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Topiramate Approved for Migraine Prevention in Adolescents

April 14, 2014

Topiramate Approved for Migraine Prevention in Adolescents

  1. Amy Orciari Herman, Physician's First Watch

Now we have an effective medication for prophylaxis.

  1. Amy Orciari Herman, Physician's First Watch

The FDA has approved the antiepileptic topiramate (Topamax) to prevent migraine in adolescents aged 12 to 17 years. It's the first drug approved for migraine prevention in this age group.

Topiramate should be taken daily, at a dose of 100 mg. Its approval was based on a randomized trial of roughly 100 adolescents: Those taking topiramate experienced a 72% decrease in migraine frequency, versus 44% among placebo recipients. Side effects included paresthesia, upper respiratory infection, loss of appetite, and abdominal pain.

Like all antiepileptic drugs, topiramate may increase the risk for suicidality. In addition, its use during pregnancy places infants at risk for oral clefts. Topiramate has been approved to prevent seizures since 1996 and to prevent migraine in adults since 2004.

Comment

  1. Alain Joffe, MD, MPH, FAAP

Migraine headache management can be a challenging issue for families and pediatricians, in part because diagnosis can be difficult (JW Pediatr Adolesc Med Jan 30 2013). In a recent study, cognitive behavioral therapy plus amitriptyline was more effective than headache education alone for treating chronic migraines (JW Pediatr Adolesc Med Jan 14 2014). Now we have an effective medication for prophylaxis. One note of caution however: Not only can topiramate use place infants at risk for oral clefts if their mothers use it during pregnancy, but it can also interfere with the effectiveness of oral contraceptives. Hence, to prevent unintended pregnancy, it is critical to obtain a careful medication history before starting therapy and make adjustments as needed.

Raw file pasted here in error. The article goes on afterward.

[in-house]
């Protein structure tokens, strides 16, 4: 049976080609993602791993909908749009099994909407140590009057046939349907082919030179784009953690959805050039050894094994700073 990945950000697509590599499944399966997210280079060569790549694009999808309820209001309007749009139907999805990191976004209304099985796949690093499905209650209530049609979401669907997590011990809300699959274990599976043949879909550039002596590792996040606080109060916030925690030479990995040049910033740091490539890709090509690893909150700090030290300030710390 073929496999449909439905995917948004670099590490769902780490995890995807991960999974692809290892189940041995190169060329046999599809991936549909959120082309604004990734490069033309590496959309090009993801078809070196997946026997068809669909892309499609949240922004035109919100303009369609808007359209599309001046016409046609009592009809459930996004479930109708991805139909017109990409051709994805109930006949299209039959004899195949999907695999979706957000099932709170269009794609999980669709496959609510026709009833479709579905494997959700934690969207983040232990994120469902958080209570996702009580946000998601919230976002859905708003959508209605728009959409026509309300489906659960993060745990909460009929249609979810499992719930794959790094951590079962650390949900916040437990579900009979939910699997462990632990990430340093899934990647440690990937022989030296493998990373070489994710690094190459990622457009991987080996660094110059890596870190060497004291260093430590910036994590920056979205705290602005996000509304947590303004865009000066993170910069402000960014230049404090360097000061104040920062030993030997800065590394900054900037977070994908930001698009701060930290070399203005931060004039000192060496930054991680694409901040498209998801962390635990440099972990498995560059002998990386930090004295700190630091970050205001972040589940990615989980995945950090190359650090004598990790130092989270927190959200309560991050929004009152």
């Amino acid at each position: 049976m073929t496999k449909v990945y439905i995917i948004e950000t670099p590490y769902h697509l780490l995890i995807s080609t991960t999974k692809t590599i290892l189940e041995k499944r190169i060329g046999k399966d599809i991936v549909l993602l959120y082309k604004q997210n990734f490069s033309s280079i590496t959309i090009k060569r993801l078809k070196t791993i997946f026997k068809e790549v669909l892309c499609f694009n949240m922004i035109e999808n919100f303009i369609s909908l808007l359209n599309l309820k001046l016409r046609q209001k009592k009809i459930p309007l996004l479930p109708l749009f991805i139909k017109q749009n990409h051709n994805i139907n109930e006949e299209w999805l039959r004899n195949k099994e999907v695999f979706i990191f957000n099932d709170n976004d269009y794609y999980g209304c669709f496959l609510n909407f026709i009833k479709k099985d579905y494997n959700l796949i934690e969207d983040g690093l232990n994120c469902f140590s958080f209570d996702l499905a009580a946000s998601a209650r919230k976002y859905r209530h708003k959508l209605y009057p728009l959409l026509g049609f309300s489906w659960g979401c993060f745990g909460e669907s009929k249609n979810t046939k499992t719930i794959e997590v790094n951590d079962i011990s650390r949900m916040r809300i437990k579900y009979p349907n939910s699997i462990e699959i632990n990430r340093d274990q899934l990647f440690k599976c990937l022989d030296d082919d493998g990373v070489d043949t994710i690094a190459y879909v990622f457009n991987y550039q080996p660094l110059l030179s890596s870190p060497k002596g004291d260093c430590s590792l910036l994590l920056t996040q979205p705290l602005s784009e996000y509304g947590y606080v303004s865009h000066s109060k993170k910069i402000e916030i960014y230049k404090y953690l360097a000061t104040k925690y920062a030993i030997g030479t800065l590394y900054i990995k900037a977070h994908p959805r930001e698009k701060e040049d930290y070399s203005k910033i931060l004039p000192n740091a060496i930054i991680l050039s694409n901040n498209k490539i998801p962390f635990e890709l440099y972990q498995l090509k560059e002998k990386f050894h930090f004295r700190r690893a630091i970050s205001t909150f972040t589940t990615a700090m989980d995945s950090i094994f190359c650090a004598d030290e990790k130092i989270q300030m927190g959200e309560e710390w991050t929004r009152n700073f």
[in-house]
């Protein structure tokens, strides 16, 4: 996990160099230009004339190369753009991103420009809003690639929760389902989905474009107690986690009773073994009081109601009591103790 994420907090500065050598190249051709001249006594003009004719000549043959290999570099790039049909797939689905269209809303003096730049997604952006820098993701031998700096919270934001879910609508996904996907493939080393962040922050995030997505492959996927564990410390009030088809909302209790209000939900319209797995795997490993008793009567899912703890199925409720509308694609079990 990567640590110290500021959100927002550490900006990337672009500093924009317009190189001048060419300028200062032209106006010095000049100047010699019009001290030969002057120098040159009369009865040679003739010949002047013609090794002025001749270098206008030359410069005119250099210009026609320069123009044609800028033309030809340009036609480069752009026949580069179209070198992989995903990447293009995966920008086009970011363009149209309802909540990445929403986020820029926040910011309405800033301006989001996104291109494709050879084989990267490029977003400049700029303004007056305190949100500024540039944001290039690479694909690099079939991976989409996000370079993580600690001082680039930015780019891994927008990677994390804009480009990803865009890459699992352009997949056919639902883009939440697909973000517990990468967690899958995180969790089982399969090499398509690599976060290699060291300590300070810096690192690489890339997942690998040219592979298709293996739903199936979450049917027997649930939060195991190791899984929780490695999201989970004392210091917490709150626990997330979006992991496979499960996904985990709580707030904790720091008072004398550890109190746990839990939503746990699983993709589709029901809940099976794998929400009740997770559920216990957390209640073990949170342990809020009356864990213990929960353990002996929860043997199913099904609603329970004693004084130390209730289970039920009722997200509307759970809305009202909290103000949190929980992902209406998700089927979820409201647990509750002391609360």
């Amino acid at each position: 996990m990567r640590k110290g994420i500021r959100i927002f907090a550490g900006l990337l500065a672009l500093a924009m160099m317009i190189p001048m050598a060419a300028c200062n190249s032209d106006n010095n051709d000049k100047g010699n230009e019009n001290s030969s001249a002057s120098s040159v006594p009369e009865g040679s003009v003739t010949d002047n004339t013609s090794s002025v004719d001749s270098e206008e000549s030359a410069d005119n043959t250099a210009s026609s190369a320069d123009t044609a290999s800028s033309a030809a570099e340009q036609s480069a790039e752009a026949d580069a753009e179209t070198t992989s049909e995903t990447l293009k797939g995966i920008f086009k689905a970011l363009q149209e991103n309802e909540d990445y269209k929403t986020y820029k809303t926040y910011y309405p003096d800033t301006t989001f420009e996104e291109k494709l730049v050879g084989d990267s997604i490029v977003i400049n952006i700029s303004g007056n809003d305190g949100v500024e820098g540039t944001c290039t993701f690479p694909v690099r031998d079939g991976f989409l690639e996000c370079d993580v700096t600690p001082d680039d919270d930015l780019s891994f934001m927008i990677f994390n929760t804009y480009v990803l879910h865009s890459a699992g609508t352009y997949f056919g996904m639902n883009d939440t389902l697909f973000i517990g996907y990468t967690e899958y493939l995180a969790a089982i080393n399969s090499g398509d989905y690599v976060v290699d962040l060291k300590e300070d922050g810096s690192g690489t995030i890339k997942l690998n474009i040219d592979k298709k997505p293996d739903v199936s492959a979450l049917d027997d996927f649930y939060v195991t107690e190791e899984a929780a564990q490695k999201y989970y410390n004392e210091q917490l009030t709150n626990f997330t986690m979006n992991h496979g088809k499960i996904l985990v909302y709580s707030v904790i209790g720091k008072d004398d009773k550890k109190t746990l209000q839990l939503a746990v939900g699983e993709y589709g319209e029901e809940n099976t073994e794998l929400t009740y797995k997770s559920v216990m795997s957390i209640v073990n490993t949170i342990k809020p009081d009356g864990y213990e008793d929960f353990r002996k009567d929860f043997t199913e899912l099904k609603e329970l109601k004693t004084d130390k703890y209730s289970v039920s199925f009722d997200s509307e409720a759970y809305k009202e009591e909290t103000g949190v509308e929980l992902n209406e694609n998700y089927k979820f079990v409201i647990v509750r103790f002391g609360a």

• Disclosures for Alain Joffe, MD, MPH, FAAP at time of publication Editorial boards Adolescent Medicine: State of the Art Reviews; JAMA Pediatrics

Citation(s):

Reader Comments (1)

Dr. V Kantariya MD Physician, Family Medicine/General Practice

The American Heart Association/American Stroke Association has issued the first guideltnes for reducing stroke in women. Migraine with aura increase stroke risk in women across the lifespan.Topamax approved for migraine prevention.We want to reduce Stoke risk.How about it?

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